Not all emulsions respond the same when coating screens: some emulsions require adjustments in pressure and speed, depending on the emulsion thickness and the type of mesh on the screen. The end result should give a nice glisten that makes a great stencil for the next screen printing job. Here are everything screen printers need to know about how to coat a screen.
There are a couple of different types of emulsions screen printers can use. Presensitized emulsion is highly sensitive, exposes quicker, has a longer shelf-life, and captures fine detail beautifully. Dual-cure emulsion relies on diazo to make it sensitive to light. Adding diazo creates a six-week shelf life for dual-cure emulsions. The emulsion printers chosen depends on their darkroom setups.
Pro Tip: Keep the emulsion in a cool place, like a refrigerator, to extend the shelf life of dual-cure emulsion to eight weeks.
RELATED: WHAT TO KNOW ABOUT PRESENSITIZED EMULSION VS. DUAL CURE EMULSION
Every darkroom requires a few things to keep it in the best condition possible. First, the darkroom should be warm, dry, and light-safe. Install yellow or red UV-safe lights, block out all other lights, and invest in a dehumidifier to keep the air in the darkroom dry. Keep the darkroom clean by sweeping and mopping regularly so dust and debris don’t get in the screens as they’re drying. Screens dry best with airflow, so setting up a fan or two to blow across the screens will make a big difference.
A hygrometer is a great tool to help keep track of the temperature and humidity in the darkroom. The best darkroom is around 75°-80°F and under 40% humidity. No UV light shines into the darkroom from doors, windows, or lights. If this sounds like your shop, a sensitive emulsion like Baselayr Complete is a great option. For darkrooms that aren’t as dialed in, a dual-cure Baselayr Long Lasting is much more forgiving and will still create a great stencil.
RELATED: TIPS FOR DRYING SCREENS PROPERLY IN ANY DARKROOM
SCREEN COATING TECHNIQUES
A scoop coater has two sides — a round edge and a sharp edge. The sharp edge is designed to cut the emulsion more, giving the printer more control over the amount of emulsion they coat on the screen.
The round side is more active; it shoves the emulsion and creates a thinner stencil. Due to having less control over the rounded side, printers who feel comfortable in their coating skills will have more luck creating a smooth, glistening coat with the round side.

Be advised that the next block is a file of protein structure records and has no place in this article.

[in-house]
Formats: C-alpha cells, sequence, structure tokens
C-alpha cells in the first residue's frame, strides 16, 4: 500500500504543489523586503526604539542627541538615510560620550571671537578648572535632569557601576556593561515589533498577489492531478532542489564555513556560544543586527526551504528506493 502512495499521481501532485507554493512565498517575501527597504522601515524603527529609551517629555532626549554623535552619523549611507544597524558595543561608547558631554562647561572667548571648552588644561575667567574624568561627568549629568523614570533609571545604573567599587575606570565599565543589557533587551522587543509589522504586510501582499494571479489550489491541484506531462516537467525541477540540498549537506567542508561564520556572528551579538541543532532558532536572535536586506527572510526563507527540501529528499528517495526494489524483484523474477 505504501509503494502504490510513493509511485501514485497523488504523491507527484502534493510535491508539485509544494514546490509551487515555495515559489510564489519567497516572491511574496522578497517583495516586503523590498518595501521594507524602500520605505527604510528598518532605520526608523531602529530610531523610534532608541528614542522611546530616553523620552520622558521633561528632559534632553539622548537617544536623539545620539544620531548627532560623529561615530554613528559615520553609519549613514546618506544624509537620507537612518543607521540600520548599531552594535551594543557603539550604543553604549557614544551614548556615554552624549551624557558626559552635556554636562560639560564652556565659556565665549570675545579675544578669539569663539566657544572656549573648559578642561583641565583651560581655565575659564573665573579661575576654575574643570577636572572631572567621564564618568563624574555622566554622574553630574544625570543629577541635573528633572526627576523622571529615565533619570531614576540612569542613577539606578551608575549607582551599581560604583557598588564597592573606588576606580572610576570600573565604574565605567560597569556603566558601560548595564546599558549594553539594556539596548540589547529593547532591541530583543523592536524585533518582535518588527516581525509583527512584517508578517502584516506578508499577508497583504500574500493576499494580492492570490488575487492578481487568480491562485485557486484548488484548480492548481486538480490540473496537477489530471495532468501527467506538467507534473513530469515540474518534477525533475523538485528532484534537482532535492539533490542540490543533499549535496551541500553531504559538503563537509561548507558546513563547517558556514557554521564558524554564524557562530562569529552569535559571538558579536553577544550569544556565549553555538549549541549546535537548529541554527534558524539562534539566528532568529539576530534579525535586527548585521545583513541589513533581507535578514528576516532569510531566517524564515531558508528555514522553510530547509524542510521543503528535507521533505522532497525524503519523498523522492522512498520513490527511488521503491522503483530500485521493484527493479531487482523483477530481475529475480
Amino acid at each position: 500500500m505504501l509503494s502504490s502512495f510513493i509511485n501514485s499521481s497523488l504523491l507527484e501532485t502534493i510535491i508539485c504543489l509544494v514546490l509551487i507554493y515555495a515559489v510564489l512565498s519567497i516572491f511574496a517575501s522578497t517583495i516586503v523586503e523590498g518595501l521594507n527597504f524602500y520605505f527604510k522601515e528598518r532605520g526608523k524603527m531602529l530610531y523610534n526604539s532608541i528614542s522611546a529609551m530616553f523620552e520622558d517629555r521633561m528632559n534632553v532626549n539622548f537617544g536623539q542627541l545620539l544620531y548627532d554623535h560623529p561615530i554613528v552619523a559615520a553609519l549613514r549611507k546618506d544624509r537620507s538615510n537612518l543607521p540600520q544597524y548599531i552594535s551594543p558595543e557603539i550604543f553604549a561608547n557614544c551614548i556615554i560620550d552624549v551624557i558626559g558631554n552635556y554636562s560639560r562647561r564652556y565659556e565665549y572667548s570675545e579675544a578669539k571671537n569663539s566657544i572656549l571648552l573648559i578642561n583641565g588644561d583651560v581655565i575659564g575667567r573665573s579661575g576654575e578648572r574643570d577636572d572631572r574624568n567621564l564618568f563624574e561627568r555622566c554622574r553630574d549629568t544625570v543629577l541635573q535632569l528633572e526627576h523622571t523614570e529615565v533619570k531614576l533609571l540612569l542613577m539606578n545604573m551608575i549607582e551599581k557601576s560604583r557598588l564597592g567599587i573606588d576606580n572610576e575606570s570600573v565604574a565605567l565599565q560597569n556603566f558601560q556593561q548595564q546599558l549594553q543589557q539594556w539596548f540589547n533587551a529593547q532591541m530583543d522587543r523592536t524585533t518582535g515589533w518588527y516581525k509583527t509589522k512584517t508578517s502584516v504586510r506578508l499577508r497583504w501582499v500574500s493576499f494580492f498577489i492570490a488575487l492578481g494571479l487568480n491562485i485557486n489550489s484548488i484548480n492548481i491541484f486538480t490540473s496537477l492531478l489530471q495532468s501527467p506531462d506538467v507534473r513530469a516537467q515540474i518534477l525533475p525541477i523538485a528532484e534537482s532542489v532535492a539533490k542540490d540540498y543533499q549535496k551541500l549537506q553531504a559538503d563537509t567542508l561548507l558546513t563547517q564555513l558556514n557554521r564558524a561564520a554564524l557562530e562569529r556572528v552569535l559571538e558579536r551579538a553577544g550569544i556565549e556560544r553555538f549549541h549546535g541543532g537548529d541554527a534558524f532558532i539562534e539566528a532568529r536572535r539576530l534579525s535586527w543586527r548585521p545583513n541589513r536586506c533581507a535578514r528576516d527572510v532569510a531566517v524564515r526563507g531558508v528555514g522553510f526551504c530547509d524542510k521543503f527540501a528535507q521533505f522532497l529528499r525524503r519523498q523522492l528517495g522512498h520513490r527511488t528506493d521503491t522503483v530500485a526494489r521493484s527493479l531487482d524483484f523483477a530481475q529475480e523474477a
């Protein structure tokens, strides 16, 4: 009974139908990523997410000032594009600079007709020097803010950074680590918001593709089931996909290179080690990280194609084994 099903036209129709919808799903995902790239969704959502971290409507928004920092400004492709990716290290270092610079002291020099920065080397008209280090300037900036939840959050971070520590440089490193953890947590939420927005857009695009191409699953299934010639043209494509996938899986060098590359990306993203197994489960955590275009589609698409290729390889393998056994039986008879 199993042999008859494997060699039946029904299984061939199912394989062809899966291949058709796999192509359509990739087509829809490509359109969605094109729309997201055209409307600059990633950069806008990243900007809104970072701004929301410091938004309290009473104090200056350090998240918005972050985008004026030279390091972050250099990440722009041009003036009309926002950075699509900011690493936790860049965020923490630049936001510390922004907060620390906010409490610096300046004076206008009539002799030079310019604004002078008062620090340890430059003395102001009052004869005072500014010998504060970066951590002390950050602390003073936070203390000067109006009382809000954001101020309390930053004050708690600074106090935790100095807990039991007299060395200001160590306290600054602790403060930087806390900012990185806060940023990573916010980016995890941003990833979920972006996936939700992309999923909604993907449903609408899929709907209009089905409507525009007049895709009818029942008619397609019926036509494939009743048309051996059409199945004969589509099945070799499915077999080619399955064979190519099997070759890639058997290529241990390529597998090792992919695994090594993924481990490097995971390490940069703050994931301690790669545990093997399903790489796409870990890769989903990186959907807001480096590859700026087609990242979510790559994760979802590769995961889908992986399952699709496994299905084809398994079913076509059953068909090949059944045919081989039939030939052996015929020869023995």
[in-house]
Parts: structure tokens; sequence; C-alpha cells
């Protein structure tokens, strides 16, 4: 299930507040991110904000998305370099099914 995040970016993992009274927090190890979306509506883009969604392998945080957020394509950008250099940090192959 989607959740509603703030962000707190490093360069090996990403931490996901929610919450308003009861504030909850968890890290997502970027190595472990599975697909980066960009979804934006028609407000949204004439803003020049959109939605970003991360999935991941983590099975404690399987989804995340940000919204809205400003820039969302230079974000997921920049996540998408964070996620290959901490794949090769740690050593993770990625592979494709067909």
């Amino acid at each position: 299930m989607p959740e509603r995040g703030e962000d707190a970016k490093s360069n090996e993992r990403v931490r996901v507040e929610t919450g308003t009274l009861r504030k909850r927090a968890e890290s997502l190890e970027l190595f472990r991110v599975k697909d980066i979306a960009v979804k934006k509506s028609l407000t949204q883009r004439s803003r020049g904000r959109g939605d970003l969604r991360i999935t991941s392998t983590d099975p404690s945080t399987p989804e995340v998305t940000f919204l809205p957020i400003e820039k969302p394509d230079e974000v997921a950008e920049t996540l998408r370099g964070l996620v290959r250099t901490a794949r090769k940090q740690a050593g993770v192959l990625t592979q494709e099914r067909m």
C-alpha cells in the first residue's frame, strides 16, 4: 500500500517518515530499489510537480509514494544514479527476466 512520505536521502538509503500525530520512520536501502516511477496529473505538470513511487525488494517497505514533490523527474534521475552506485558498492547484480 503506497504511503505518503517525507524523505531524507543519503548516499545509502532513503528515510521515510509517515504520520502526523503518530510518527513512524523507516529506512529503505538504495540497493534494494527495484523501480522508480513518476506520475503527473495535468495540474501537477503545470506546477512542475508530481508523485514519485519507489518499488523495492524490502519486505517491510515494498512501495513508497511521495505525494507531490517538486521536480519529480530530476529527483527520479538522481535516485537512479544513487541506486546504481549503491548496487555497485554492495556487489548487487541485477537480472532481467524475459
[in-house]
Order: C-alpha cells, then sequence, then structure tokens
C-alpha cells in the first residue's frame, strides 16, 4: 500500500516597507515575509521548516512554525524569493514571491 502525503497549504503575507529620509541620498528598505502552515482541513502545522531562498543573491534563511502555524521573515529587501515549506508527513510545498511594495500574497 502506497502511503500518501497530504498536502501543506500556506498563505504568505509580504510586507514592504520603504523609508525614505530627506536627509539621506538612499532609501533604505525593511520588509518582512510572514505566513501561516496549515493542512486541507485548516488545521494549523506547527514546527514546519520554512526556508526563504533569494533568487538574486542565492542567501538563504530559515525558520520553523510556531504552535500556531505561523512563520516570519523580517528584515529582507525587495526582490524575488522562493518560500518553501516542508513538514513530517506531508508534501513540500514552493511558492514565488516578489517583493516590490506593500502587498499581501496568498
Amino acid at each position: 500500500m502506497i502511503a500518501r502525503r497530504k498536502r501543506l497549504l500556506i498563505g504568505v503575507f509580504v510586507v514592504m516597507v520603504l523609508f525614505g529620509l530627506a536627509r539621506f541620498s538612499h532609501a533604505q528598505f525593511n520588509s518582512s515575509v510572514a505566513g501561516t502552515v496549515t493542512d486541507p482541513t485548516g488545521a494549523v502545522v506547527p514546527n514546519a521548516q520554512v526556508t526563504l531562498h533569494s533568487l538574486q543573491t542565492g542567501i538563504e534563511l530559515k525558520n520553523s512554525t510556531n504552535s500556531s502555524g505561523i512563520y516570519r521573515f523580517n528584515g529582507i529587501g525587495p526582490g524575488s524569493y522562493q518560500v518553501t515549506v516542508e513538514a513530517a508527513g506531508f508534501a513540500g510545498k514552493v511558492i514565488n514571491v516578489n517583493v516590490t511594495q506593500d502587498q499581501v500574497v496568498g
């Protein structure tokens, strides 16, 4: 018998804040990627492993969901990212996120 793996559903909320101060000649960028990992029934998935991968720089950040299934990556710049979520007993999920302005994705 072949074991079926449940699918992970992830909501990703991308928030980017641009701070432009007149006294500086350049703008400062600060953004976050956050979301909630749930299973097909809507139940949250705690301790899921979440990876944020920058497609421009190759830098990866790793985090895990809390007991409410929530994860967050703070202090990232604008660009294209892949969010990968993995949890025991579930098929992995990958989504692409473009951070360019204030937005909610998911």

TWO METHODS TO COAT A SCREEN
There are a couple of different ways screen printers choose to coat screens. One way is to hold the screen in one hand and use the other hand to apply the emulsion via the scoop coater. In this version, use even pressure on the front and back of the scoop coater. Start the screen at an angle and as you bring the scoop coater up the screen, then slowly straighten the screen until it's upright when you finish the emulsion application.
When you flip it over to do the other side, turn it 180°F so the top of your first side of the coating is now on the bottom. On the side that touches the t-shirt, apply two coats of emulsion. On the squeegee side, apply one coat.
Another way to coat a screen is to hold it on the floor and coat it with one hand or use a coating stand and coat the screen with both hands. As long as the action creates an even coat of emulsion, it doesn’t matter which way printers choose to coat screens.
A perfectly coated screen creates a glistening effect. This happens when you hold your screen up to a light and it reflects, no dull areas exist. A glistening screen means the emulsion on top and bottom of the threads has fully encapsulated the threads. It's important that the emulsion is wrapped around the threads because that's how it holds onto the screen.
To finish the screen coating process, place the screen in a drying rack. Make sure to lay it with the squeegee side up, and t-shirt side down. The emulsion needs to settle on the t-shirt side to make it a little thicker for the stencil.
Test out coating methods to get the best results. Every darkroom is a little different, and every screen printer has a different preference.